W3C home > Mailing lists > Public > www-html@w3.org > January 2003

RE: XHTML 2.0 considered harmful

From: Tim Bagot <tsb-w3-html-0008@earth.li>
Date: Wed, 15 Jan 2003 21:07:33 +0000 (UTC)
To: "'www-html@w3.org'" <www-html@w3.org>
Message-ID: <Pine.LNX.4.33.0301152035200.1162-100000@213-152-52-166.dsl.eclipse.net.uk>

At 2003-01-15T14:03-0500, Peter Foti (PeterF) wrote:-

> Company ABC has some data to share with Company XYZ, for example, a news
> article that will be included on a web page.  A simplified version of this
> data might look something like this:
> <div>
>    <div class="articletitle">Why XHTML 2.0 is Considered Harmful</div>
>    <div id="whyxhtmlisharmful">Blah blah blah...</div>
> </div>
> Company ABC is concerned that the data must be presented the way that they
> intended it to be, but they don't have access to the <head> of Company XYZ's
> web page.  So how then does Company XYZ no how to "style" the data it is
> given?

Since ABC and XYZ are apparently cooperating here, XYZ can presumably put
ABC's style rules into their own style sheet, adding a .ABC or whatever to
the selectors. Or they could just put the article in a separate document,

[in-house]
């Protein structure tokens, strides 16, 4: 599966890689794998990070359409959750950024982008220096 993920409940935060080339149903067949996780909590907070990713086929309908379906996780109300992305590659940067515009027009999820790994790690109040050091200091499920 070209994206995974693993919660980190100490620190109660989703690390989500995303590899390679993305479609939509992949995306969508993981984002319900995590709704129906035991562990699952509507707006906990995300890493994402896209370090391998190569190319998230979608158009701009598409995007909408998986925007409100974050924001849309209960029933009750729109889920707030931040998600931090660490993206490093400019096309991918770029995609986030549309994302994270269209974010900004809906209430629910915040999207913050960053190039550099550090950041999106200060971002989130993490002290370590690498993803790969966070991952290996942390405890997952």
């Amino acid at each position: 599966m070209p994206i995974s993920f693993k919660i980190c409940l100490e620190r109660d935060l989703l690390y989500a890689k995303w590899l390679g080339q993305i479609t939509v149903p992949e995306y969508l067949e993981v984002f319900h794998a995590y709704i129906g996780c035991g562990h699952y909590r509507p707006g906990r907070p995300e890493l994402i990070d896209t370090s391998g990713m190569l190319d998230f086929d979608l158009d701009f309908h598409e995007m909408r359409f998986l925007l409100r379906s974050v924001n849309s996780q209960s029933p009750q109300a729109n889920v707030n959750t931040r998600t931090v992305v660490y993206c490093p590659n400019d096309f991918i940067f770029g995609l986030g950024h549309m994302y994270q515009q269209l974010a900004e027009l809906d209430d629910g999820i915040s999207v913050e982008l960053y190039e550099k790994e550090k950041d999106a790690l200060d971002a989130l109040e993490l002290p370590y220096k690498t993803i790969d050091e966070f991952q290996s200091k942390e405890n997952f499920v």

referencing ABC's style sheet, and embed it using object.

The style attribute contains only declarations, not selectors, effectively
having an implicit ID selector... So using the style attribute for this is
likely to involve repeating quite a few declarations on many elements,
because the same style attribute will (more or less) need to be specified
on every element which the selector in the original style sheet would have
matched. I don't think I really want that sort of bloat.

And then there's the issue of specifying the style sheet language for the
style attribute. I don't much like the current way, i.e. the hateful <meta
http-equiv=... /> with a pretend HTTP header. (I notice that the XHTML 2.0
draft maintains the fiction that "HTTP servers use this attribute to
gather information for HTTP response message headers." Are there any
servers that do this?)

It's easy to think up all sorts of ways to improve on the HTML 4 style
attribute, which could address these issues, but I must confess that I
personally have not seen a compelling case for keeping it in any form.

Tim Bagot
Received on Wednesday, 15 January 2003 16:13:43 UTC

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